Images of Charles Dickens, the Great Victorian Novelist

Engraved illustration of Charlies Dickens at his desk.
Charles Dickens in his study. Epics/Getty Images

Charles Dickens, who was born on February 7, 1812, overcame a childhood of hardship to become the most popular Victorian novelist. His books sold in vast numbers on both sides of the Atlantic, and he was one of the most famous people on earth.

These images depict the life of Charles Dickens as well as commemorations held on the 200th anniversary of his birth, February 7, 2012.

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Charles Dickens as a Young Author

Charles Dickens in 1839
Dickens Attained Popularity as an Author at a Young Age Charles Dickens in 1839. Getty Images

After working as a newspaper reporter, Charles Dickens published his first book at the age of 24.

Charles Dickens worked as a newspaper reporter after a difficult childhood which included time spent toiling in a dismal shoe polish factory when his father had been confined to a debtors' prison.

Seeking a career as a writer, Dickens began writing short pieces about life in London, and his first book, Sketches By Boz was published in 1836, when Dickens was 24 years old.

This particular portrait depicts Dickens as a dashing young author in 1839, when he would have been 27 years old.

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Young Dickens Used a Pen Name

Frontispiece for Sketches By Boz
Pseudonymns Were Often Used By 19th Century Authors Frontispiece for Sketches By Boz, the first book published by Charles Dickens. Library of Congress

Dickens signed his earliest literary efforts as "Boz"

When short pieces Dickens had written for magazines were collected as a book, the artist George Cruikshank created illustrations for Sketches By Boz. The frontispiece, shown here, depicted a crowd waving to men in a hot air balloon.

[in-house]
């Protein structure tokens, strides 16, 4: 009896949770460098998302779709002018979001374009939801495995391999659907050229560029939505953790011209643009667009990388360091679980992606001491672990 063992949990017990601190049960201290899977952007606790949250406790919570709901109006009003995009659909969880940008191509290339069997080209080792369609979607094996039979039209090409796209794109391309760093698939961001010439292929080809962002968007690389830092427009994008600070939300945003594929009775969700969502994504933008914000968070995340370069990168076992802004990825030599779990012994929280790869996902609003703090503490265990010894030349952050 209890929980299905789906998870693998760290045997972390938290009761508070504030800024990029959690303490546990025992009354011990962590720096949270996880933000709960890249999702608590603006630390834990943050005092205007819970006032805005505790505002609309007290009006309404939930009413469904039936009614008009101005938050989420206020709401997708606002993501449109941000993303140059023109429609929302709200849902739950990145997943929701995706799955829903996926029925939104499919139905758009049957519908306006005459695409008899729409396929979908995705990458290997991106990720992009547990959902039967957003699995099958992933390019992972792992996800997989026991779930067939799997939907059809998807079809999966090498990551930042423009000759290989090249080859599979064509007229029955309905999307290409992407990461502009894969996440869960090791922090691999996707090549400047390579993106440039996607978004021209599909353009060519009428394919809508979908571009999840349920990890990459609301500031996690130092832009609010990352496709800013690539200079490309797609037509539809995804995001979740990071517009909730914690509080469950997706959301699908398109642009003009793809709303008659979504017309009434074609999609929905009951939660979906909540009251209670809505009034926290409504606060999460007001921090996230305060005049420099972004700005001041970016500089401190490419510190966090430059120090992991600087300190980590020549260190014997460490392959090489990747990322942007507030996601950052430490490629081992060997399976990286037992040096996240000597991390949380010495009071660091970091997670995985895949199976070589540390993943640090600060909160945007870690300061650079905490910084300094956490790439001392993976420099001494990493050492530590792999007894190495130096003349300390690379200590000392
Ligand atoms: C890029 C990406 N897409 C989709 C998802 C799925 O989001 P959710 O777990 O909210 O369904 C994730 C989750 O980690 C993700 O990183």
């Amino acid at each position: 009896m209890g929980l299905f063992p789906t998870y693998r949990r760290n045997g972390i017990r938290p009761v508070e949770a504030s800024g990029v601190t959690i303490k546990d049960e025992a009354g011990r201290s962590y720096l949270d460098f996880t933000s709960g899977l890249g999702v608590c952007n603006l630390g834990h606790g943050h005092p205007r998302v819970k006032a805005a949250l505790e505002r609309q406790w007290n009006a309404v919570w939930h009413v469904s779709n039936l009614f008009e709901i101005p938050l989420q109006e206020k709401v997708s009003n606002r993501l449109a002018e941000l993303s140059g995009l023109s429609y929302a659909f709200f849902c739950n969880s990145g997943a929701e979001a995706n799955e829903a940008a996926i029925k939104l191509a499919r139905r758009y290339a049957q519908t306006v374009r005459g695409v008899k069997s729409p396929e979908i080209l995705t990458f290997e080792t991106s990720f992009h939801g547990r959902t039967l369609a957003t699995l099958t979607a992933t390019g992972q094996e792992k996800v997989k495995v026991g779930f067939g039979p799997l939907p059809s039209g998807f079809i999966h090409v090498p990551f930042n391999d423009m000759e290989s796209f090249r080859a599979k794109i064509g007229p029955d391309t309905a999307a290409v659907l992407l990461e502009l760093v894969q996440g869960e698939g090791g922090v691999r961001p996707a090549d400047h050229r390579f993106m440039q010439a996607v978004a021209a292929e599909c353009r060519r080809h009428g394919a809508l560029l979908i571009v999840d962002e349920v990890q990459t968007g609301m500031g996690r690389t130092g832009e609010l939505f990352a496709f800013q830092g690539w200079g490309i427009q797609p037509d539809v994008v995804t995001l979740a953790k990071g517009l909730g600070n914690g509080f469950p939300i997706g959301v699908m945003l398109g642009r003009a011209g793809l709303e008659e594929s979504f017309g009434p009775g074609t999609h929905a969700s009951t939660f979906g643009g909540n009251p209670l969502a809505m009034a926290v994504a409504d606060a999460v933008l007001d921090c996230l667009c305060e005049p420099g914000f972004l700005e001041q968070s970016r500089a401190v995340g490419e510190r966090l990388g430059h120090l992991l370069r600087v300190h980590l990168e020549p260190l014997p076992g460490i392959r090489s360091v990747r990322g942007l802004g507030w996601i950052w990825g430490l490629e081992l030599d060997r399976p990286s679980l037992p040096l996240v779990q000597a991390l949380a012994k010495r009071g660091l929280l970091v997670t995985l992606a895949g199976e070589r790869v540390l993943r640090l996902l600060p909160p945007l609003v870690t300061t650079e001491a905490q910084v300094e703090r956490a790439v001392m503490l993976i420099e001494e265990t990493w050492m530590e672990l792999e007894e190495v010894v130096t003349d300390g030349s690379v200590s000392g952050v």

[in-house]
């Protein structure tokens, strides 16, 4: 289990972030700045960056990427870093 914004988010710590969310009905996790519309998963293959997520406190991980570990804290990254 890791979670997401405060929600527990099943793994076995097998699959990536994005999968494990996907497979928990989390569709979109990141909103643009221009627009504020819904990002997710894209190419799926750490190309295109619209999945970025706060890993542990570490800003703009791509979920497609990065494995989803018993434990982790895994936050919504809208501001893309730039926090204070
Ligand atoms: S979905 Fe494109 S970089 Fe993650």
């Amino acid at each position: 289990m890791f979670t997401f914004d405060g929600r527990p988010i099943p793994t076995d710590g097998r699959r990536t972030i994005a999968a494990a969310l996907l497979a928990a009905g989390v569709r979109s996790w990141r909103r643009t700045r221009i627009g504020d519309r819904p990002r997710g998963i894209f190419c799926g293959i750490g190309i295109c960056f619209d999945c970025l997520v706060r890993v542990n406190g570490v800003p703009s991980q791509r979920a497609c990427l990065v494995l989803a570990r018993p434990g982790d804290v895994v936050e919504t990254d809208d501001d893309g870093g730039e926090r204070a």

Cruikshank would also illustrate Dickens's first novel, The Pickwick Papers. Dickens began a tradition of working closely with illustrators.

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Dickens At His Writing Desk

Dickens at his writing desk.
Dickens Wrote With Enormous Discipline Dickens at his desk. Getty Images

Charles Dickens would sometimes pose for photographers as if writing.

Charles Dickens put in very long hours of writing. At one point, he was actually writing two novels, The Pickwick Papers and Oliver Twist at the same time.

His novels were written in a very disciplined handwriting. Because his novels were published as serials, with a chapter being published each month, he could not go back and revise his work. And the deadline were strict, as printers needed to get his copy on time in order to publish on schedule.

The concentration required to write his elaborate novels under such conditions is difficult to comprehend.

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Ebenezer Scrooge

Scrooge's Third Visitor
Scrooge Meeting One of His Ghostly Visitors Scrooge's Third Visitor, by John Leech. Getty Images

Illustrations in A Christmas Carol reinforced the tone of the book.

Charles Dickens considered illustrations to his books important, and he would take an active role in recruiting artists and making sure their artwork was appropriate to his intentions.

When Dickens wrote and published A Christmas Carol in late 1843, he worked with the artist John Leech, who provided illustrations depicting scenes from the story.

This particular plate was captioned "Scrooge's Third Visitor." In the illustration one of the ghosts who will teach Scrooge about Christmas, the Ghost of Christmas Present, is inviting Scrooge to join him.

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Charles Dickens in Middle Age

Dickens Was One of the Most Famous People In the World.

Engravings of Dickens Made Him Familiar to Fans

In the 1850s, Charles Dickens was one of the most famous people in the world. At that time, the printing technology did not exist to print photographs in popular publications, but engravings could be printed in illustrated magazines and newspapers.

Engravings such as this would have made Dickens a familiar figure to the millions of people who read his novels.

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Selling Tickets for Dickens

New Yorkers purchasing tickets to see Charles Dickens.
Dickens Typically Sold Out Public Appearances New Yorkers purchasing tickets to see Charles Dickens read in 1867. Library of Congress

Charles Dickens would often read onstage and the public would clamor to see him.

The author had always been obsessed with the theater. And while he did not follow through on youthful ambitions to become an actor, he did achieve his own success onstage. Throughout his career he would appear before crowds and read from his works.

This illustration depicts a crowd at Steinway Hall in New York City purchasing tickets for an appearance on his American tour in 1867.